Perambulating the Bounds

Tuesday, June 05, 2007

Tom Wills at Portland Brew

It was good to see Tom Wills’ work up at Portland Brew/Murphy Road. In addition to a series of his pastels (I think most of these are older pieces, but I could be wrong about that), he is doing one of his projections of clips from his huge collection of old home movies. These aren’t from his family, but footage he purchases like the family photos you find in antique stores and flea markets (I think Tom’s flea market is more of an on-line thing). He puts clips from them into compilations from time to time, sometimes for art shows at Downtown Pres, sometimes for services, Belcourt events, etc. This was the first time I’d seen one of his films in conjunction with his pastels, and this will give me something to think about. He maintains a blog where you can see the raw material.

Tom’s pastels are mostly of the marginal, overlooked spaces on highway borders, places occupied by a few forlorn cedar trees. A lot of the scenes are in winter, not with snow on the ground, but the grasses dried out and the light overbright in the dry winter air. Sometimes his own shadow is visible, which echoes the shape of the trees. It’s been a while since I’ve read his statements about these pieces, but as I recall he talks about these spaces as representing a transitional point between the self and the divine. I think it was something like that. At any rate, over the years his images have caused me to be much more alert to the landscapes on the side of the road as I’m blasting down I40 into town.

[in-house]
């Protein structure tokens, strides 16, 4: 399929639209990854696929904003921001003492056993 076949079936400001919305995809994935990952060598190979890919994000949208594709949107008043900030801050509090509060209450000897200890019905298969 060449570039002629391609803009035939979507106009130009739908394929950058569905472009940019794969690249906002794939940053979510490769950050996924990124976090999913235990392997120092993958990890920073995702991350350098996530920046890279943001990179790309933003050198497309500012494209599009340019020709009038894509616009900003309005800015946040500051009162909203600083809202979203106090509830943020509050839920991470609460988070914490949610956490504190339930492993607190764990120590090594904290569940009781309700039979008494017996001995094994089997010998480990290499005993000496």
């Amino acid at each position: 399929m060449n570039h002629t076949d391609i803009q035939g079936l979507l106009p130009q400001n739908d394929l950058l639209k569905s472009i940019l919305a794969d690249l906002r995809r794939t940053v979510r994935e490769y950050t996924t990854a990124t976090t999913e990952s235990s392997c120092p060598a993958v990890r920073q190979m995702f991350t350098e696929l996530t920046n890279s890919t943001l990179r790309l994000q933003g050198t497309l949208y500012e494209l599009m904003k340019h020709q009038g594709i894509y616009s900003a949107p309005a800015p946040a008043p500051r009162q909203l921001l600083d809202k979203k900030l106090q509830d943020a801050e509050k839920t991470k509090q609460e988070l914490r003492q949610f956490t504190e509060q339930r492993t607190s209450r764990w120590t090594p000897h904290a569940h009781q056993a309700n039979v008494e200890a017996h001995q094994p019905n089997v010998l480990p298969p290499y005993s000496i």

And it’s going to be interesting to think about how those images relate to the home movies, with their images of families, but lost families, families who have forgotten about these documents of themselves or who have fragmented and splintered in the ways families can over time. Tom doesn’t do much to these films—there are probably a lot of choices about sequence that would be apparent if I took a bit more time to watch them, but to a great extent he collects and then puts them out there. I always feel like Tom is trying to let these films speak for themselves. It might suffer in certain regards from the lack of a stronger authorial hand in the composition and presentation, but there is something humble and humane in the act.

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